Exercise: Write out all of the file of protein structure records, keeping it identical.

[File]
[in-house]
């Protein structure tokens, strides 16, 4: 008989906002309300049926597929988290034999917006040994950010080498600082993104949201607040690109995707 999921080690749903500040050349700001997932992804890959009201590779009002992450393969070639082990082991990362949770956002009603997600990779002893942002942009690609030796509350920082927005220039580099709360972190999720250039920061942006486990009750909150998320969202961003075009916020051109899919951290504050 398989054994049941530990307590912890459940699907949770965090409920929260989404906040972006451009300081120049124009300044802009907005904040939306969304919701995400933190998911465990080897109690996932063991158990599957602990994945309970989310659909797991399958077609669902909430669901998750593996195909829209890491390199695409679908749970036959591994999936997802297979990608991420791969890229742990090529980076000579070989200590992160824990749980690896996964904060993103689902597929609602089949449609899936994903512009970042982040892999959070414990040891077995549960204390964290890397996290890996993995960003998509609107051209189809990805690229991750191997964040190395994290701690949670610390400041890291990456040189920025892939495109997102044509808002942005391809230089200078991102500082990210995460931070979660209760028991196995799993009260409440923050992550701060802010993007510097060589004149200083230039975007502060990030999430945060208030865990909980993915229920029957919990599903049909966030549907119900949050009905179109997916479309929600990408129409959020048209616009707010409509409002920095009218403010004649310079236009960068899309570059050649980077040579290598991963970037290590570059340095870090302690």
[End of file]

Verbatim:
[in-house]
């Protein structure tokens, strides 16, 4: 008989906002309300049926597929988290034999917006040994950010080498600082993104949201607040690109995707 999921080690749903500040050349700001997932992804890959009201590779009002992450393969070639082990082991990362949770956002009603997600990779002893942002942009690609030796509350920082927005220039580099709360972190999720250039920061942006486990009750909150998320969202961003075009916020051109899919951290504050 398989054994049941530990307590912890459940699907949770965090409920929260989404906040972006451009300081120049124009300044802009907005904040939306969304919701995400933190998911465990080897109690996932063991158990599957602990994945309970989310659909797991399958077609669902909430669901998750593996195909829209890491390199695409679908749970036959591994999936997802297979990608991420791969890229742990090529980076000579070989200590992160824990749980690896996964904060993103689902597929609602089949449609899936994903512009970042982040892999959070414990040891077995549960204390964290890397996290890996993995960003998509609107051209189809990805690229991750191997964040190395994290701690949670610390400041890291990456040189920025892939495109997102044509808002942005391809230089200078991102500082990210995460931070979660209760028991196995799993009260409440923050992550701060802010993007510097060589004149200083230039975007502060990030999430945060208030865990909980993915229920029957919990599903049909966030549907119900949050009905179109997916479309929600990408129409959020048209616009707010409509409002920095009218403010004649310079236009960068899309570059050649980077040579290598991963970037290590570059340095870090302690």